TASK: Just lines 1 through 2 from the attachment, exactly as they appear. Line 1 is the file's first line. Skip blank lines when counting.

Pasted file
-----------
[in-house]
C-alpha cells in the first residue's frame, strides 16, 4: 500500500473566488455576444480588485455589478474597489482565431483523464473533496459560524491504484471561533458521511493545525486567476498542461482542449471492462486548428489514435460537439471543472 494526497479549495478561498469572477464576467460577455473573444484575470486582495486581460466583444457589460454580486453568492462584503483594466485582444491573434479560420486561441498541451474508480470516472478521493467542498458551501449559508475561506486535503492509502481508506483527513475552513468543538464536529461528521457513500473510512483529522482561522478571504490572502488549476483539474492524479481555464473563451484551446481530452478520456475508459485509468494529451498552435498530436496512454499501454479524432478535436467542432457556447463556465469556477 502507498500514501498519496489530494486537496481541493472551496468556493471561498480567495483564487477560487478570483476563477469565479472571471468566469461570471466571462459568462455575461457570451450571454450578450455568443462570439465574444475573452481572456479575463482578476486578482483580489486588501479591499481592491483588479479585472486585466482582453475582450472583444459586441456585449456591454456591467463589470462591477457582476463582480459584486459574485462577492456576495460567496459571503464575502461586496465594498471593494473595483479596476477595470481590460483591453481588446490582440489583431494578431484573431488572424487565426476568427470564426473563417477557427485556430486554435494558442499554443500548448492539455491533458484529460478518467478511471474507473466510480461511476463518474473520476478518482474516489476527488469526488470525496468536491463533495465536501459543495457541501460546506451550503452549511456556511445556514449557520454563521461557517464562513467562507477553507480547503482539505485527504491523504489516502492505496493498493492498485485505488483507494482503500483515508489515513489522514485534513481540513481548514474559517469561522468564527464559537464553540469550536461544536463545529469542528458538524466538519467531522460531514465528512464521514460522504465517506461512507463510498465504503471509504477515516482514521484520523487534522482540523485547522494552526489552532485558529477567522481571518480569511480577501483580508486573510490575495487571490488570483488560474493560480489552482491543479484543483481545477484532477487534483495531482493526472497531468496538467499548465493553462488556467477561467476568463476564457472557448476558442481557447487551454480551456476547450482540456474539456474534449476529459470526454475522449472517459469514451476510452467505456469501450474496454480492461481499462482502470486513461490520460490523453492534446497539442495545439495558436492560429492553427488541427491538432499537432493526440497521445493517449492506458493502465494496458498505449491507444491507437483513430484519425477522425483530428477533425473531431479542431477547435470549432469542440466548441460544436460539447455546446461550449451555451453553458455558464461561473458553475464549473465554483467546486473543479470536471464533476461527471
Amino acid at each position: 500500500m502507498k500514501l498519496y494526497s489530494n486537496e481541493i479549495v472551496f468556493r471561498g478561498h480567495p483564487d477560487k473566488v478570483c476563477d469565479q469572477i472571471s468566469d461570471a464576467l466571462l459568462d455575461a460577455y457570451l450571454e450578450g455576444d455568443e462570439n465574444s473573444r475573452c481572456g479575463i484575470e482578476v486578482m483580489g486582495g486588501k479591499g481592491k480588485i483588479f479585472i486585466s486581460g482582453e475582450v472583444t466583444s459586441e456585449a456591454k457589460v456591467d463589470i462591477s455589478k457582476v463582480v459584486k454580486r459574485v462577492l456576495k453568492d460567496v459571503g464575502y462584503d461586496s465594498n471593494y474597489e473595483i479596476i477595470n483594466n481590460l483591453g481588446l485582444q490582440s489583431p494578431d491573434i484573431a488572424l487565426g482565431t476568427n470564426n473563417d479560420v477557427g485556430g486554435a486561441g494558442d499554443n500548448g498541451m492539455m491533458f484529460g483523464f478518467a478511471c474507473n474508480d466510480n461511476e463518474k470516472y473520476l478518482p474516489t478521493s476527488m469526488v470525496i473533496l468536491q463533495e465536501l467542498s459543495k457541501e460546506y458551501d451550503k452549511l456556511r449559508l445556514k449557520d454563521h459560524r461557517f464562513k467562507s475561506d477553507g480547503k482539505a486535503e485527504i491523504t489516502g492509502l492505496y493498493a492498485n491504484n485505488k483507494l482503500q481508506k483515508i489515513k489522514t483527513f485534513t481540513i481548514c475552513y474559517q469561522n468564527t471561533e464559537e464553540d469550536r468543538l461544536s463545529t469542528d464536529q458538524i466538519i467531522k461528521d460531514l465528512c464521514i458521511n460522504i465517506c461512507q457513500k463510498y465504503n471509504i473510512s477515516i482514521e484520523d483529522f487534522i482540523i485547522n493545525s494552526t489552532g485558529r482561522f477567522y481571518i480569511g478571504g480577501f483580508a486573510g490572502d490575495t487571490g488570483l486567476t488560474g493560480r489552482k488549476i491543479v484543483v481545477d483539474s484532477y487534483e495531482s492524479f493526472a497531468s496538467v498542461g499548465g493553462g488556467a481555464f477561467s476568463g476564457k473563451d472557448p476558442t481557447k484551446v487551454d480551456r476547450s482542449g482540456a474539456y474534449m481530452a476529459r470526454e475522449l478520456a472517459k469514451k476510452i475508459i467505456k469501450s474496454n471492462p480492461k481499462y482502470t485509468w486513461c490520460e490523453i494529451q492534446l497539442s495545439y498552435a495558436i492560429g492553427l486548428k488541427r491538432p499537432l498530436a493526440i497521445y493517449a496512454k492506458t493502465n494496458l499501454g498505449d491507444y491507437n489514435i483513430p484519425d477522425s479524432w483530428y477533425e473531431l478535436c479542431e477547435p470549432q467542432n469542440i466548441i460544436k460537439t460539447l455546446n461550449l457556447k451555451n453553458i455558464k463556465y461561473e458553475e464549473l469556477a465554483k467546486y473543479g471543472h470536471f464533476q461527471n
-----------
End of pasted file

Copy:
[in-house]
C-alpha cells in the first residue's frame, strides 16, 4: 500500500473566488455576444480588485455589478474597489482565431483523464473533496459560524491504484471561533458521511493545525486567476498542461482542449471492462486548428489514435460537439471543472 494526497479549495478561498469572477464576467460577455473573444484575470486582495486581460466583444457589460454580486453568492462584503483594466485582444491573434479560420486561441498541451474508480470516472478521493467542498458551501449559508475561506486535503492509502481508506483527513475552513468543538464536529461528521457513500473510512483529522482561522478571504490572502488549476483539474492524479481555464473563451484551446481530452478520456475508459485509468494529451498552435498530436496512454499501454479524432478535436467542432457556447463556465469556477 502507498500514501498519496489530494486537496481541493472551496468556493471561498480567495483564487477560487478570483476563477469565479472571471468566469461570471466571462459568462455575461457570451450571454450578450455568443462570439465574444475573452481572456479575463482578476486578482483580489486588501479591499481592491483588479479585472486585466482582453475582450472583444459586441456585449456591454456591467463589470462591477457582476463582480459584486459574485462577492456576495460567496459571503464575502461586496465594498471593494473595483479596476477595470481590460483591453481588446490582440489583431494578431484573431488572424487565426476568427470564426473563417477557427485556430486554435494558442499554443500548448492539455491533458484529460478518467478511471474507473466510480461511476463518474473520476478518482474516489476527488469526488470525496468536491463533495465536501459543495457541501460546506451550503452549511456556511445556514449557520454563521461557517464562513467562507477553507480547503482539505485527504491523504489516502492505496493498493492498485485505488483507494482503500483515508489515513489522514485534513481540513481548514474559517469561522468564527464559537464553540469550536461544536463545529469542528458538524466538519467531522460531514465528512464521514460522504465517506461512507463510498465504503471509504477515516482514521484520523487534522482540523485547522494552526489552532485558529477567522481571518480569511480577501483580508486573510490575495487571490488570483488560474493560480489552482491543479484543483481545477484532477487534483495531482493526472497531468496538467499548465493553462488556467477561467476568463476564457472557448476558442481557447487551454480551456476547450482540456474539456474534449476529459470526454475522449472517459469514451476510452467505456469501450474496454480492461481499462482502470486513461490520460490523453492534446497539442495545439495558436492560429492553427488541427491538432499537432493526440497521445493517449492506458493502465494496458498505449491507444491507437483513430484519425477522425483530428477533425473531431479542431477547435470549432469542440466548441460544436460539447455546446461550449451555451453553458455558464461561473458553475464549473465554483467546486473543479470536471464533476461527471